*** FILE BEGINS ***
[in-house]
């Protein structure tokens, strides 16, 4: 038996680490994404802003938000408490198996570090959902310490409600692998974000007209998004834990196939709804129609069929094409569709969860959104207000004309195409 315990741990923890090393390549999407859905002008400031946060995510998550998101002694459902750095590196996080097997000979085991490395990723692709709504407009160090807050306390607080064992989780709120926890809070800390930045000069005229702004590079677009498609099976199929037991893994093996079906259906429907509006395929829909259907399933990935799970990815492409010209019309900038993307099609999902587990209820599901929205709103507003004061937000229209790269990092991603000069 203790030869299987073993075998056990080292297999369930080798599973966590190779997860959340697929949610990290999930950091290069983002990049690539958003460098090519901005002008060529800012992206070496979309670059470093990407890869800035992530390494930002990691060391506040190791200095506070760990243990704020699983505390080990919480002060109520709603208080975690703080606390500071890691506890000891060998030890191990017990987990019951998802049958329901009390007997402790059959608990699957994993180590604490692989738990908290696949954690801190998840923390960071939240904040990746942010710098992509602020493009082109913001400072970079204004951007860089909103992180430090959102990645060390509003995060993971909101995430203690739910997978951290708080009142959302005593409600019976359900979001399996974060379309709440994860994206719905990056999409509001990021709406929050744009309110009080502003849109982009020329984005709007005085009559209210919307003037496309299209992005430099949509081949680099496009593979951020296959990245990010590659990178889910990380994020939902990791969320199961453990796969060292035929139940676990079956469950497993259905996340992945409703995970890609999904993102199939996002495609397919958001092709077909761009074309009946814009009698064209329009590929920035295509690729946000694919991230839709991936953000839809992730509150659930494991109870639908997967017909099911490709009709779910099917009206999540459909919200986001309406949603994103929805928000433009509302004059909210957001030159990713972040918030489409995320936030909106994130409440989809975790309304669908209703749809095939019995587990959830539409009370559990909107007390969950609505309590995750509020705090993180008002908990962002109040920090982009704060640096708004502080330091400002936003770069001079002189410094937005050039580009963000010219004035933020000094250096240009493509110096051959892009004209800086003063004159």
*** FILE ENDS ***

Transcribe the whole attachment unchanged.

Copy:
[in-house]
């Protein structure tokens, strides 16, 4: 038996680490994404802003938000408490198996570090959902310490409600692998974000007209998004834990196939709804129609069929094409569709969860959104207000004309195409 315990741990923890090393390549999407859905002008400031946060995510998550998101002694459902750095590196996080097997000979085991490395990723692709709504407009160090807050306390607080064992989780709120926890809070800390930045000069005229702004590079677009498609099976199929037991893994093996079906259906429907509006395929829909259907399933990935799970990815492409010209019309900038993307099609999902587990209820599901929205709103507003004061937000229209790269990092991603000069 203790030869299987073993075998056990080292297999369930080798599973966590190779997860959340697929949610990290999930950091290069983002990049690539958003460098090519901005002008060529800012992206070496979309670059470093990407890869800035992530390494930002990691060391506040190791200095506070760990243990704020699983505390080990919480002060109520709603208080975690703080606390500071890691506890000891060998030890191990017990987990019951998802049958329901009390007997402790059959608990699957994993180590604490692989738990908290696949954690801190998840923390960071939240904040990746942010710098992509602020493009082109913001400072970079204004951007860089909103992180430090959102990645060390509003995060993971909101995430203690739910997978951290708080009142959302005593409600019976359900979001399996974060379309709440994860994206719905990056999409509001990021709406929050744009309110009080502003849109982009020329984005709007005085009559209210919307003037496309299209992005430099949509081949680099496009593979951020296959990245990010590659990178889910990380994020939902990791969320199961453990796969060292035929139940676990079956469950497993259905996340992945409703995970890609999904993102199939996002495609397919958001092709077909761009074309009946814009009698064209329009590929920035295509690729946000694919991230839709991936953000839809992730509150659930494991109870639908997967017909099911490709009709779910099917009206999540459909919200986001309406949603994103929805928000433009509302004059909210957001030159990713972040918030489409995320936030909106994130409440989809975790309304669908209703749809095939019995587990959830539409009370559990909107007390969950609505309590995750509020705090993180008002908990962002109040920090982009704060640096708004502080330091400002936003770069001079002189410094937005050039580009963000010219004035933020000094250096240009493509110096051959892009004209800086003063004159």